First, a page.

I’ve been quite busy writing about weird topics for minimal pay (latest includes sewing machine sergers, karaoke machines, and milk frothers) but I promise to update again soon with a longer and very exciting post.

Book Club Reading List

Cheap eBooks

Cheap eBooks

Cheap Kindle Books

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Jeremy Corbyn

Click for my article on Jeremy Corbyn as the underdog of British politics.

I have long felt that the Labour party is suffering an identity crisis. The old Labour movement, the movement of Atlee, the NHS, and the welfare system was abandoned in favour of Tony Blair’s centrist movement, but that doesn’t appear to be working either. Jeremy Corbyn offers a return to old Labour, to the values Labour used to represent. Perhaps those values don’t have a place in this country anymore, perhaps the working class has changed too much.

Perhaps society has changed too much. If this is the case, and Labour cannot go back to its roots but it can’t re-imagine itself as anything more inspiring than a second rate Tory party whose main policy is seemingly slightly ‘nicer’ than the Tories, then perhaps it’s time for something new. Perhaps Labour should split, if that is how things are going. All I know is that we need differences of opinion in parliament, we need parties that differ enough that people feel that they have a choice. We need parties that represent people, that give them a voice. Parties people will support. And if Labour can’t be what it used to be but doesn’t have a good enough alternative, then something needs to change.

Corbyn has the support of a lot of people because they don’t see him as part of the establishment, because they see how much the media and the MP’s hate him. And this increases his popularity because he seems different. He’s an underdog. He shares people’s values, and that scares the establishment. He seems nice. He would rather hang out with and support local, ordinary people, then bother with the rituals and ceremonies required of politicians. Perhaps this isn’t a good enough reason to support him, but if enough people feel this way then they deserve to be heard, and if enough people want him in power he should stay.

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Reaction to Brexit

We’ve left the EU.

It still doesn’t feel entirely real, to be honest. It was assumed that the British people don’t really like change, that they’d stick with what they knew, that referendums don’t normally deliver results like this.

But it did. And now we’re out. Now we are a small little island bobbing around on it’s own with no real idea what’s going to happen or who it’s friends are. We’ve rejected our neighbours, we’ve turned our backs on our allies and we’ve upset a lot of people. The pounds low, the stock markets breaking and at the moment it looks like all those warnings were in fact correct and in a day we’ve screwed up our country beyond repair. This is a historical moment, something that may well have a massive effect on British history for the foreseeable future. The historian in me is excited, the traveller in me is upset and the regular human me is confused.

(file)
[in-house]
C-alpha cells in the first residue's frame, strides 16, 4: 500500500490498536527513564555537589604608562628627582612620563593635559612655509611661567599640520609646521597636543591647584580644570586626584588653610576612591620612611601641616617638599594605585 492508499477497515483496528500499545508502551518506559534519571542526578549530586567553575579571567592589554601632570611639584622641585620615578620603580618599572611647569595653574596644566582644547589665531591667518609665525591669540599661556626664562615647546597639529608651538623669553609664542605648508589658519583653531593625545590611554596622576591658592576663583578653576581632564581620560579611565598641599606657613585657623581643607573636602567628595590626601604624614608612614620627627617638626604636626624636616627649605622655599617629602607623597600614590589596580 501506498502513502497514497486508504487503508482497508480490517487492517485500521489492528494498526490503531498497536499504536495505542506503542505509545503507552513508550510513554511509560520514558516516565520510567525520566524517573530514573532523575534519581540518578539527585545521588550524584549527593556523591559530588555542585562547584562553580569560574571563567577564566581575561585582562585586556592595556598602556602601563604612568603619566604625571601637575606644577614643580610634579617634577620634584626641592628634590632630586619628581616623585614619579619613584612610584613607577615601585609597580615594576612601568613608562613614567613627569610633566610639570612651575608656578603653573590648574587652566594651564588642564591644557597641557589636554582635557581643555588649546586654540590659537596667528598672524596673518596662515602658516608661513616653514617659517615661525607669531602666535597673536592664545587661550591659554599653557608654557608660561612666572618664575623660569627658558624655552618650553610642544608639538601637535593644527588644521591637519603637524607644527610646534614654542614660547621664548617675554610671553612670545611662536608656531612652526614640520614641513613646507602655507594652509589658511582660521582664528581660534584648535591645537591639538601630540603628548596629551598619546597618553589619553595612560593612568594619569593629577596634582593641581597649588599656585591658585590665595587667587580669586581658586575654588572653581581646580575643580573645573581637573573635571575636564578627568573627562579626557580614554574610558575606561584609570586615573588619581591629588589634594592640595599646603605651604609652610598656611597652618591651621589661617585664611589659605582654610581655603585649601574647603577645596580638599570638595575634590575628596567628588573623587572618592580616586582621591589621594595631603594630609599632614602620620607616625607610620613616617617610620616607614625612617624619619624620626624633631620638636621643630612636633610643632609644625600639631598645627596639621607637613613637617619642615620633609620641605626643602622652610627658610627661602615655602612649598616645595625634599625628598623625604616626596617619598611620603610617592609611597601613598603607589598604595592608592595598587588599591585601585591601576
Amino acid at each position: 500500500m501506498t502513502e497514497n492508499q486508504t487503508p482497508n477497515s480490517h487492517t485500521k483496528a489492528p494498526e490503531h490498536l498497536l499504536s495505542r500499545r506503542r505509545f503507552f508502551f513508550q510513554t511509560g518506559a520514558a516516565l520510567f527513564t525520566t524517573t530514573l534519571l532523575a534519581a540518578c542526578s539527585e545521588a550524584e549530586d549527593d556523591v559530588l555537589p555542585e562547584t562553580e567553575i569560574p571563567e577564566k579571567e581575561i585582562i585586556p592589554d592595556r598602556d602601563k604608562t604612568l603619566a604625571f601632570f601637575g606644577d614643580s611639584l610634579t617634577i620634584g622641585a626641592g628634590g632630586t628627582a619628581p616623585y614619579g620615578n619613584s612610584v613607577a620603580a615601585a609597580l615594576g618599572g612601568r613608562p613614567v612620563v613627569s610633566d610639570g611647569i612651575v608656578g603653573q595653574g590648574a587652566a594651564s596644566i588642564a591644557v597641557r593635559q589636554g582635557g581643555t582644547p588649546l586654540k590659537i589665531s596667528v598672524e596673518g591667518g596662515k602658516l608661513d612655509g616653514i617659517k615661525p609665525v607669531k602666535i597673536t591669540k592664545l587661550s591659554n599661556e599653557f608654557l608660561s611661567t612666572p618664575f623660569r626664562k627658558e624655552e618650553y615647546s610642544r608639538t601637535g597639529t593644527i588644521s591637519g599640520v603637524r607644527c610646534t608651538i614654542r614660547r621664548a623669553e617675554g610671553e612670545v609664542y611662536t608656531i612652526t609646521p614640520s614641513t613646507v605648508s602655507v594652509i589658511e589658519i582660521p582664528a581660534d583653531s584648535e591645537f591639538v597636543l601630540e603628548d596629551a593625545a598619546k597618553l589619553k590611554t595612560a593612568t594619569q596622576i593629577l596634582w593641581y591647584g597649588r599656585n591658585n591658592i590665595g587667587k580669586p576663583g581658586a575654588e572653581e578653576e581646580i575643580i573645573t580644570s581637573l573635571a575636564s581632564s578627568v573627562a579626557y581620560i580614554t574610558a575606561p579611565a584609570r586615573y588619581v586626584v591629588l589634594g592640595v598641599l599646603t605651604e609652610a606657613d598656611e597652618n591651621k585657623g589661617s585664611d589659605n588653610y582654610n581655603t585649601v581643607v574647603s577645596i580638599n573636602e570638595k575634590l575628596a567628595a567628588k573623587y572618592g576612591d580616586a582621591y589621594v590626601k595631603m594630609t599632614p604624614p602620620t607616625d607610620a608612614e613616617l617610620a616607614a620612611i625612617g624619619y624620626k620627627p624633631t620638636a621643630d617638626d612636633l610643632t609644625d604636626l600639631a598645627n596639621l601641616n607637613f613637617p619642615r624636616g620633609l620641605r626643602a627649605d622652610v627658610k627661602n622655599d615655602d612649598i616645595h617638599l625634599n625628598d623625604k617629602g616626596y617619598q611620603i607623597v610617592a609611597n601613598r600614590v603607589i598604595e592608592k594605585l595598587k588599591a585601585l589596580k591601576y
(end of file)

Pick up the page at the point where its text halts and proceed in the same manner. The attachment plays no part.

Neither campaign was particularly good. The Leave campaign has been accused, and rightly so, of using racism to create fear and in doing so gain support. As Nigel Farrage was such a big part of the Leave campaign it always had that dodgy UKIP feel that a lot of people can’t abide and their incredibly dubious ‘breaking point’ poster really did not help matters. All of this really dominated the campaign when in reality there were a lot more points to consider.

I know people who thoroughly researched the EU before the referendum and after much soul searching voted to leave, and I know they didn’t do it because of immigration. Immigration may be the reason some people voted, but there is this idea floating around that it must be the only reason and it really, really wasn’t. There were many concerns about the EU being a huge, confusing and undemocratic entity that was trying to take over the entire region and ensure the individual countries had less and less power for their own affairs. This may or may not be true, but it is a valid concern, and one that doesn’t stink of racism and xenophobia. There is also this deep seated British need to separate ourselves that perhaps played a bigger part then the younger more Europe friendly voters realised.

The media’s attempts to paint leave voters as exclusively working class small town un-university educated Daily Mail readers also backfired and may have actually lost the remain campaign the support they needed. The Remain campaign didn’t really seem interested in stating why we should remain in the EU; they seemed more focused on the dangers of leaving, and this simply failed to impress people.